Garmin’s new line brings integrated music capabilities, full-color mapping, and advanced training, safety, and tracking to its GPS running smartwatches.
The new Forerunner watches — 45, 45S, 245, 245 Music, and 945 — will track runs, monitor stats, and crunch the numbers. But they also “get to know all about an athlete’s performance, training history, goals, and more,” the brand reports.
An interesting feature, Incident Detection will send a message to preselected contacts if the watch senses a crash. This function requires pairing with a smartphone, but it’s added peace of mind for those who run or ride solo.
Each new Forerunner has lightweight materials and a five-button design that the brand claims is easy to operate with or without gloves. The watches include an always-on, sunlight-readable display. They have GPS, all-day activity tracking, smart notifications, and a wrist-based heart rate monitor. And a new safety tool allows users to share their real-time location with chosen contacts in case they need help.
The new Forerunner line is compatible with Garmin Coach free training plans. The brand claims these “adapt based on a runner’s goals and performance.” Garmin users can train for a 5K, 10K, or half-marathon. And they can receive help along the way from three running coaches: Jeff Galloway, Greg McMillan, and Amy Parkerson-Mitchell.
The Forerunner 45 and 45S are the entry-level watches in the series. They’re designed for new runners or those starting a new exercise plan.
These basic but functional watches monitor heart rate at the wrist and have GPS to track pace, distance, intervals, and more. For those with smaller wrists, the Forerunner 45S features a 39mm case as compared to the Forerunner 45’s 42mm case.
With 12 activity profiles, it will also record efforts during cycling, elliptical training, cardio, yoga, and more. The Forerunner 45 series offers up to 7 days of battery life in smartwatch mode and up to 13 hours in GPS mode.
The 45 and 45S retail for $200 each.
The Forerunner 245 and Forerunner 245 Music add more tools to help runners improve. The Forerunner 245 Music holds up to 500 songs and lets users sync playlists from select preloaded music streaming services, like Spotify and Deezer, or transfer music from a computer. Both the Forerunner 245 and Forerunner 245 Music include performance-monitoring tools like VO2 max and training status with adjustments for heat, recovery time, and aerobic and anaerobic training effects.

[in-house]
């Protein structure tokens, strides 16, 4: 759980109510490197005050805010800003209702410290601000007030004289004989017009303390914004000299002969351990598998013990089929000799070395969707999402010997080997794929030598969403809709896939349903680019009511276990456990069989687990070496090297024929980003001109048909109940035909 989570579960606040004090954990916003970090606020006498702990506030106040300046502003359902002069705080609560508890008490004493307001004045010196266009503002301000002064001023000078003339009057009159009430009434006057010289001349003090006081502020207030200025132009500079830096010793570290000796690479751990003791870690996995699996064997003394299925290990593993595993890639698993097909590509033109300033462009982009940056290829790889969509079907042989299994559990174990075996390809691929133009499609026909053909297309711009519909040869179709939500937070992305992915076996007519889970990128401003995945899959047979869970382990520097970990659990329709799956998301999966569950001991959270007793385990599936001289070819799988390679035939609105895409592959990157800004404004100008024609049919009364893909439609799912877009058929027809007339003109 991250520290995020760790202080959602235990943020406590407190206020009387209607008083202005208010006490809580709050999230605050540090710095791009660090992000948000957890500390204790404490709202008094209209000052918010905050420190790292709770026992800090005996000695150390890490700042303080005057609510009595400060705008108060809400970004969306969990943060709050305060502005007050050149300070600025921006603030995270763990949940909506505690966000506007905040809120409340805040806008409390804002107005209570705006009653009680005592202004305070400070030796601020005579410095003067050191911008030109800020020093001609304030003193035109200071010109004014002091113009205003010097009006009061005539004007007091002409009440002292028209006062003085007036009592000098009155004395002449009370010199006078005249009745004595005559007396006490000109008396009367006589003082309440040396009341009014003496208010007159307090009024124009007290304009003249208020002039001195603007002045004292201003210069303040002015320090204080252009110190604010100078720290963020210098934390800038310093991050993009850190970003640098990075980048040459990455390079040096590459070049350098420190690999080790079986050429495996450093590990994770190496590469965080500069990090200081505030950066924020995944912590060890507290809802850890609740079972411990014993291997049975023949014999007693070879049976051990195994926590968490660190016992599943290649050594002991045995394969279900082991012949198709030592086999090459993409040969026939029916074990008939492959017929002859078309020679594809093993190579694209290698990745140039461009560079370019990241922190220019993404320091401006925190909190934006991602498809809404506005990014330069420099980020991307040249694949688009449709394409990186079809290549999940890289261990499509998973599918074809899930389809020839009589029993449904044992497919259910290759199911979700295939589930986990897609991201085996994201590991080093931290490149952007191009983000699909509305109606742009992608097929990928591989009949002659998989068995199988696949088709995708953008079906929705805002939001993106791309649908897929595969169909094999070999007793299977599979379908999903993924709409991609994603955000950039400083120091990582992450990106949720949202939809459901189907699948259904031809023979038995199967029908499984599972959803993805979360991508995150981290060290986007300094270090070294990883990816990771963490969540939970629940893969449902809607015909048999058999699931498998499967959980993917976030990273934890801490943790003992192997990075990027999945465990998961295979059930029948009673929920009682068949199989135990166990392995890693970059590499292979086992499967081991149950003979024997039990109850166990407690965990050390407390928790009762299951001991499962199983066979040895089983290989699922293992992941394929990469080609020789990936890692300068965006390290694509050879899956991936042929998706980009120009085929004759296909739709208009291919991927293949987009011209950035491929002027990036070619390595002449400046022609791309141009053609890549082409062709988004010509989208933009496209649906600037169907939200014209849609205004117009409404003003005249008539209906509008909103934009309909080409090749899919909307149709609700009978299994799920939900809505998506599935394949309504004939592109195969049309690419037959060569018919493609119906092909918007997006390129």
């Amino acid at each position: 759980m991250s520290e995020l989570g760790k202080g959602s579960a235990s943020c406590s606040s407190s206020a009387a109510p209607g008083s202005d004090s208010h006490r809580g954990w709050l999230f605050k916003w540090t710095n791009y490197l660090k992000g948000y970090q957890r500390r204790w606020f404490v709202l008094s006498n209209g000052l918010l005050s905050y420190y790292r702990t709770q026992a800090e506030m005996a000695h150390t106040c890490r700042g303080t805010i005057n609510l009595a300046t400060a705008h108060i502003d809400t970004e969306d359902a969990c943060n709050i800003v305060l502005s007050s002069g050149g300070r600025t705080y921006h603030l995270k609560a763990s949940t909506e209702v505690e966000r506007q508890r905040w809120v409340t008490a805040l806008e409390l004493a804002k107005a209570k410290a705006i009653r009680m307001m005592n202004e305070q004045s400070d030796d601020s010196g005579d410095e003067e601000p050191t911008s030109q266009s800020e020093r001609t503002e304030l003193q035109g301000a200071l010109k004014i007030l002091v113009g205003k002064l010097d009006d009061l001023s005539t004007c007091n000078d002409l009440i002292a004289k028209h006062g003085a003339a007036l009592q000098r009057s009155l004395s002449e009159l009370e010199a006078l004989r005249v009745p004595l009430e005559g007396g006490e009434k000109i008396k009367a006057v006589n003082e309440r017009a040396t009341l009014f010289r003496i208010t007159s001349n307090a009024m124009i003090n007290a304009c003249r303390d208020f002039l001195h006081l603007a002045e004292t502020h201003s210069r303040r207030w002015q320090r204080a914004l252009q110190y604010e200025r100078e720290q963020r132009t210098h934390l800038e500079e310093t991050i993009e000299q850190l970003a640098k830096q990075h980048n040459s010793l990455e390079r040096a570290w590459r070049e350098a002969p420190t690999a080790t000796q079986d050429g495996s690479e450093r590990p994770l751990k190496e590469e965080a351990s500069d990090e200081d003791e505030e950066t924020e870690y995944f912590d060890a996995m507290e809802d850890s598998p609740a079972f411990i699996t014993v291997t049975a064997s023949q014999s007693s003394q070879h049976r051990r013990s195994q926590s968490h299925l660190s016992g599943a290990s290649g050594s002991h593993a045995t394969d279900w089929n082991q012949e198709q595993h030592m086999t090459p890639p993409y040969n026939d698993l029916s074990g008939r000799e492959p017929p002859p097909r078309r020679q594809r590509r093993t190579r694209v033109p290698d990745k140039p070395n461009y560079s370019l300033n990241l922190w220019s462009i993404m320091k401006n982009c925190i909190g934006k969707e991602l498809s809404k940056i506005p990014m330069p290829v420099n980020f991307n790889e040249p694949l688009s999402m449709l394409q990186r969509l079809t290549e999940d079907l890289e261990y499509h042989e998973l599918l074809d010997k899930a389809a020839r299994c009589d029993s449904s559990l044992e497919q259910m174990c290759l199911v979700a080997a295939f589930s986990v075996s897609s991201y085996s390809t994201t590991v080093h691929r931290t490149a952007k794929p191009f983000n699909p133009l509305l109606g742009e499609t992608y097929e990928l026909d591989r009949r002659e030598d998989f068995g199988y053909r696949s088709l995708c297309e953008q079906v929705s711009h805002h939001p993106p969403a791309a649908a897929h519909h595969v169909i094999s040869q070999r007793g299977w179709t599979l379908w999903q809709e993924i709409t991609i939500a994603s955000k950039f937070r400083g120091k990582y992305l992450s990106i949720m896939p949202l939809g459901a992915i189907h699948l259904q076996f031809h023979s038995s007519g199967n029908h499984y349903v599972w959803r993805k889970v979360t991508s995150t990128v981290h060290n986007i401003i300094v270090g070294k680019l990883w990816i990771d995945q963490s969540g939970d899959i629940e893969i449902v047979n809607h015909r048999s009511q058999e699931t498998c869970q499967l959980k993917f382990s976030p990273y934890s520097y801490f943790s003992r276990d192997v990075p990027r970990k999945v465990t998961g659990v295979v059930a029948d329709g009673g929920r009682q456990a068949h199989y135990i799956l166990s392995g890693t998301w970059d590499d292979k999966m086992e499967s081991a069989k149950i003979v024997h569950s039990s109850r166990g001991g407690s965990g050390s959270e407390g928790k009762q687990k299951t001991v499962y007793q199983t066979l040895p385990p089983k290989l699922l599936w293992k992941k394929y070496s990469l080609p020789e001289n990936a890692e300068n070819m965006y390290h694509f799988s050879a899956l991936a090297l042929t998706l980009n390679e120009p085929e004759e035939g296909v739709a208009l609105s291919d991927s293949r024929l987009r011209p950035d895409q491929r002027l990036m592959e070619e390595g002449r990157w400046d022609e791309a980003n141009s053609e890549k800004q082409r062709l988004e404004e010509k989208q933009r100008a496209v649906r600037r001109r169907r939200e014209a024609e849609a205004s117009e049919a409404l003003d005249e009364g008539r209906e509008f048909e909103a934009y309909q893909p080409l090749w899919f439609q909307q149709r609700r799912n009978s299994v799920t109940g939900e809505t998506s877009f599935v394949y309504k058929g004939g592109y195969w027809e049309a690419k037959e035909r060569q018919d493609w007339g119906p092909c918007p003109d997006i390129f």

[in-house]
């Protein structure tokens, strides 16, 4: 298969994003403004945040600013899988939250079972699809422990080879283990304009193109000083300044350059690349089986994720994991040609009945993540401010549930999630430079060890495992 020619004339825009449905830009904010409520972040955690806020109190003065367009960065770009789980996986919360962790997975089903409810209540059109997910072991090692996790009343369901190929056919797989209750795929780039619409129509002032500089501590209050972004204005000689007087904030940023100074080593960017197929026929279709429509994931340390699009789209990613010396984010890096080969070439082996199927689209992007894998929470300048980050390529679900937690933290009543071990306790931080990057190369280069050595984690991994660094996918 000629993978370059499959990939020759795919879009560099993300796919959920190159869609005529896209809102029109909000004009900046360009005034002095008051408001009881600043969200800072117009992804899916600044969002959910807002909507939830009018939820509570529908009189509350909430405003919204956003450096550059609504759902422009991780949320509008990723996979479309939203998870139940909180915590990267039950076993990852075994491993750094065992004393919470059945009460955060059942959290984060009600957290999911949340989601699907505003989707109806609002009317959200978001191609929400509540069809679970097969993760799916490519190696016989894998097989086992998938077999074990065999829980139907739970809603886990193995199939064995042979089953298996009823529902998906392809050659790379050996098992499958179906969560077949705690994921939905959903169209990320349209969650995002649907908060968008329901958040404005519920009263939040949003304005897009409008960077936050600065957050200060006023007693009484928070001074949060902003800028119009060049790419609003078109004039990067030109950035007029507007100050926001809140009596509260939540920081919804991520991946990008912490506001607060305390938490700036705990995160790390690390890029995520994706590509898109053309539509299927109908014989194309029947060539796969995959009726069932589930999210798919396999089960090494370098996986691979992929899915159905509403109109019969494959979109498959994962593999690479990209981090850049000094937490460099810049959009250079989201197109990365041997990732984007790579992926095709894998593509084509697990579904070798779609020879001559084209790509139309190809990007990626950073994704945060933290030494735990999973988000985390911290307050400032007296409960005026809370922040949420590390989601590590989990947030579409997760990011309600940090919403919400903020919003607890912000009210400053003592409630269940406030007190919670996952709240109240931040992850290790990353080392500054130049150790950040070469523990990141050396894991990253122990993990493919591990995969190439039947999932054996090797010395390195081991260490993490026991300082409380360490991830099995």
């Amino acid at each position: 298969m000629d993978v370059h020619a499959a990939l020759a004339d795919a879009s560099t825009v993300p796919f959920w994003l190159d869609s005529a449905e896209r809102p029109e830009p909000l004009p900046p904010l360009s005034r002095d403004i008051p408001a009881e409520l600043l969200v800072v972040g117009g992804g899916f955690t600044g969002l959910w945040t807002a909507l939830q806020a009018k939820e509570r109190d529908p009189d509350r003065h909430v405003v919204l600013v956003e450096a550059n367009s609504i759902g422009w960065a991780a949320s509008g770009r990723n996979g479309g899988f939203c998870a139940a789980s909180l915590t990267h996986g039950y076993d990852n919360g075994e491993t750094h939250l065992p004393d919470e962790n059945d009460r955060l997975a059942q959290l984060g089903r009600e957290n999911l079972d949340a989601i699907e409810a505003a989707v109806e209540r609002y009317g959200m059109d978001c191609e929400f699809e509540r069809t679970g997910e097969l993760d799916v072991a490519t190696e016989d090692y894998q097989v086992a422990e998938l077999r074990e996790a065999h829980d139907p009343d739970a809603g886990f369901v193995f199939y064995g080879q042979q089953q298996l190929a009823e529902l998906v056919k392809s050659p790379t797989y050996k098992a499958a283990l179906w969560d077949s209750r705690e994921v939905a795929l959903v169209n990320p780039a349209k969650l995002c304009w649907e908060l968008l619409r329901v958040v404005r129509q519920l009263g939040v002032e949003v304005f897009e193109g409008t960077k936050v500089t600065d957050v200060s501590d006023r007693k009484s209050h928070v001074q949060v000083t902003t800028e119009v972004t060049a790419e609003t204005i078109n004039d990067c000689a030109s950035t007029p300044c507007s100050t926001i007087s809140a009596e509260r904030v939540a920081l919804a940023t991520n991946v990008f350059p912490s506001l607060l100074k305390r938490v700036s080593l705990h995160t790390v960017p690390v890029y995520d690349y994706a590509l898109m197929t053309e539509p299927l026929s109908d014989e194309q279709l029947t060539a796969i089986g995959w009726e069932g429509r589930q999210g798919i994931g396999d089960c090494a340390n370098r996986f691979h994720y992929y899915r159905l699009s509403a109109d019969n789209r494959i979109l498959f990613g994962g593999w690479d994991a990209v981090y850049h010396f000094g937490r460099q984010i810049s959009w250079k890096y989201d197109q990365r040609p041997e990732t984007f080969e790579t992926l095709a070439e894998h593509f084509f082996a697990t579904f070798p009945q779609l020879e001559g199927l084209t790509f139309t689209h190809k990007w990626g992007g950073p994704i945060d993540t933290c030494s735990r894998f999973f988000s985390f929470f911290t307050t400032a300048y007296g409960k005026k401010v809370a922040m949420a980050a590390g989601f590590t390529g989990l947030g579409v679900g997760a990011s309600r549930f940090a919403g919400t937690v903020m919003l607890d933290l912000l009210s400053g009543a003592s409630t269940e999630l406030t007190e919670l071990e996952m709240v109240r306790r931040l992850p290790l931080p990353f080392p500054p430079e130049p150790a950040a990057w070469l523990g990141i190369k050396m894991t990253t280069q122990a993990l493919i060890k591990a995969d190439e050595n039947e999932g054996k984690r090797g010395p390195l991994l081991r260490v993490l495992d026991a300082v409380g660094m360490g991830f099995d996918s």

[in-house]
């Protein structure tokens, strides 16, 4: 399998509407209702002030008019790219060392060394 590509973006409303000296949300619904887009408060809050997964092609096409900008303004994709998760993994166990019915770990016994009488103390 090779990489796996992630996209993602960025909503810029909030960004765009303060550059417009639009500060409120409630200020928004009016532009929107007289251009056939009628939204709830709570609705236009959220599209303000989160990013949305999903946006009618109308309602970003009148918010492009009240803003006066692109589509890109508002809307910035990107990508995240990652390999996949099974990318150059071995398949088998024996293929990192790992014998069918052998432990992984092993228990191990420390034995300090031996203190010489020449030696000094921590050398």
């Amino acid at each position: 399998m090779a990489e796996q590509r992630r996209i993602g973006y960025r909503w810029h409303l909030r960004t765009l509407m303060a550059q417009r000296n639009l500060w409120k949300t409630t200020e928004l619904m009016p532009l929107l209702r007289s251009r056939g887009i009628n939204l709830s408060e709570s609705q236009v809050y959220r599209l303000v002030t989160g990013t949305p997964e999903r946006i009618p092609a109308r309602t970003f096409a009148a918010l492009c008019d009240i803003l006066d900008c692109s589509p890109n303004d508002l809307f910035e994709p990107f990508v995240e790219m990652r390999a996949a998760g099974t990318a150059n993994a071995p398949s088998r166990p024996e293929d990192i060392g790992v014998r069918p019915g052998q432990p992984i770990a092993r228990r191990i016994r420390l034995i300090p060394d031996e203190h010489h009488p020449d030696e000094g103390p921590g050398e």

With the addition of a Running Dynamics Pod or compatible heart-rate strap, athletes can go even further with their running data. All six running dynamics display on the watch. Even after a workout, the Forerunner 245 and Forerunner 245 Music feature additional tools to track a runner’s well-being, including a wrist-based Pulse Ox sensor that will help gauge how a runner is absorbing oxygen.
The Forerunner 245 and Forerunner 245 Music have up to 7 days of battery life in smartwatch mode, up to 24 hours in GPS mode, and up to 6 hours in GPS mode with music.
The Forerunner 245 sells for $300, and the Forerunner 245 Music hits the market at $350.
This is Garmin’s premium watch for runners and triathletes. It holds up to 1,000 songs and allows users to sync playlists. But it goes much further.
Don’t want to carry cash on a run? Pay with your watch via the Garmin Pay contactless payment solution.
Need to navigate? Full-color, onboard maps on the Forerunner 945 guide serious runners and multisport athletes.
And while the watch has the same abilities as the less-expensive models, the 945 adds training load focus. The training tool sorts an athlete’s recent training history into different categories based on activity structure and intensity. Built-in activity profiles include skiing, hiking, golfing, and more.
It has 2 weeks of battery life in smartwatch mode, 36 hours in GPS mode, and 10 hours in GPS mode with music. The Garmin 945 hits the market at $600, or $750 with the Triathlon Bundle that includes blue and black silicone bands, heart-rate monitors for triathlon and swimming, and a quick-release kit.